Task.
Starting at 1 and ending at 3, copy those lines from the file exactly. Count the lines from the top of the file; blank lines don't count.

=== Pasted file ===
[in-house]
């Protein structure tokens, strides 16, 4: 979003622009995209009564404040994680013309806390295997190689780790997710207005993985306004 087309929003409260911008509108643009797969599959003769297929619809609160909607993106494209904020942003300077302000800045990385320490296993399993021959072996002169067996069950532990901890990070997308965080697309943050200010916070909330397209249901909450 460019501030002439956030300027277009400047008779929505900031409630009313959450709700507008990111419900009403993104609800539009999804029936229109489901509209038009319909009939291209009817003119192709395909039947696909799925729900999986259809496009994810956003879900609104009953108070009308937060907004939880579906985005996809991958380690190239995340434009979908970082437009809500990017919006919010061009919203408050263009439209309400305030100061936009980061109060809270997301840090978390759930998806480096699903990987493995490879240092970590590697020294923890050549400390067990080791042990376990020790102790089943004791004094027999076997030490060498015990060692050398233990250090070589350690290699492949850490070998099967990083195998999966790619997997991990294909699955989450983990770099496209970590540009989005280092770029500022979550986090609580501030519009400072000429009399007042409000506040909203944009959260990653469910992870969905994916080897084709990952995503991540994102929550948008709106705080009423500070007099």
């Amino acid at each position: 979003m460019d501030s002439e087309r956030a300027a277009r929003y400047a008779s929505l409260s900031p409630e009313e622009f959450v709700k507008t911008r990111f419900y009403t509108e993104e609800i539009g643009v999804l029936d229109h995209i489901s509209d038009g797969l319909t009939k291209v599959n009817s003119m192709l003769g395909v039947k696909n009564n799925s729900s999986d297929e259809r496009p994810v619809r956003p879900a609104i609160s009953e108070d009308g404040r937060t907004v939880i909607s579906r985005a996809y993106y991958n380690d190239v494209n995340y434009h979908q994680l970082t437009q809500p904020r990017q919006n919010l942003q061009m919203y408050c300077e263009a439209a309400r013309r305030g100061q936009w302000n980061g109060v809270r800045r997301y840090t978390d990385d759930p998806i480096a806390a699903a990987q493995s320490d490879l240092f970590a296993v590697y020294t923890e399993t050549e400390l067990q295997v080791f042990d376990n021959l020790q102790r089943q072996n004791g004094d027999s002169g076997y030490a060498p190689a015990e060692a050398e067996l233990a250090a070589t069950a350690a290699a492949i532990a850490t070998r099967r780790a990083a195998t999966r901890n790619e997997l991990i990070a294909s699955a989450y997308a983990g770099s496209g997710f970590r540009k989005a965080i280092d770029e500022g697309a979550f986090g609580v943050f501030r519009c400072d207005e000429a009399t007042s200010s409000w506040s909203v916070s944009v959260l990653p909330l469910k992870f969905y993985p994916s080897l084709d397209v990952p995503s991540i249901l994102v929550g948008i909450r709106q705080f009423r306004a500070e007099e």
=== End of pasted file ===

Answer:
[in-house]
């Protein structure tokens, strides 16, 4: 979003622009995209009564404040994680013309806390295997190689780790997710207005993985306004 087309929003409260911008509108643009797969599959003769297929619809609160909607993106494209904020942003300077302000800045990385320490296993399993021959072996002169067996069950532990901890990070997308965080697309943050200010916070909330397209249901909450 460019501030002439956030300027277009400047008779929505900031409630009313959450709700507008990111419900009403993104609800539009999804029936229109489901509209038009319909009939291209009817003119192709395909039947696909799925729900999986259809496009994810956003879900609104009953108070009308937060907004939880579906985005996809991958380690190239995340434009979908970082437009809500990017919006919010061009919203408050263009439209309400305030100061936009980061109060809270997301840090978390759930998806480096699903990987493995490879240092970590590697020294923890050549400390067990080791042990376990020790102790089943004791004094027999076997030490060498015990060692050398233990250090070589350690290699492949850490070998099967990083195998999966790619997997991990294909699955989450983990770099496209970590540009989005280092770029500022979550986090609580501030519009400072000429009399007042409000506040909203944009959260990653469910992870969905994916080897084709990952995503991540994102929550948008709106705080009423500070007099």
């Amino acid at each position: 979003m460019d501030s002439e087309r956030a300027a277009r929003y400047a008779s929505l409260s900031p409630e009313e622009f959450v709700k507008t911008r990111f419900y009403t509108e993104e609800i539009g643009v999804l029936d229109h995209i489901s509209d038009g797969l319909t009939k291209v599959n009817s003119m192709l003769g395909v039947k696909n009564n799925s729900s999986d297929e259809r496009p994810v619809r956003p879900a609104i609160s009953e108070d009308g404040r937060t907004v939880i909607s579906r985005a996809y993106y991958n380690d190239v494209n995340y434009h979908q994680l970082t437009q809500p904020r990017q919006n919010l942003q061009m919203y408050c300077e263009a439209a309400r013309r305030g100061q936009w302000n980061g109060v809270r800045r997301y840090t978390d990385d759930p998806i480096a806390a699903a990987q493995s320490d490879l240092f970590a296993v590697y020294t923890e399993t050549e400390l067990q295997v080791f042990d376990n021959l020790q102790r089943q072996n004791g004094d027999s002169g076997y030490a060498p190689a015990e060692a050398e067996l233990a250090a070589t069950a350690a290699a492949i532990a850490t070998r099967r780790a990083a195998t999966r901890n790619e997997l991990i990070a294909s699955a989450y997308a983990g770099s496209g997710f970590r540009k989005a965080i280092d770029e500022g697309a979550f986090g609580v943050f501030r519009c400072d207005e000429a009399t007042s200010s409000w506040s909203v916070s944009v959260l990653p909330l469910k992870f969905y993985p994916s080897l084709d397209v990952p995503s991540i249901l994102v929550g948008i909450r709106q705080f009423r306004a500070e007099e």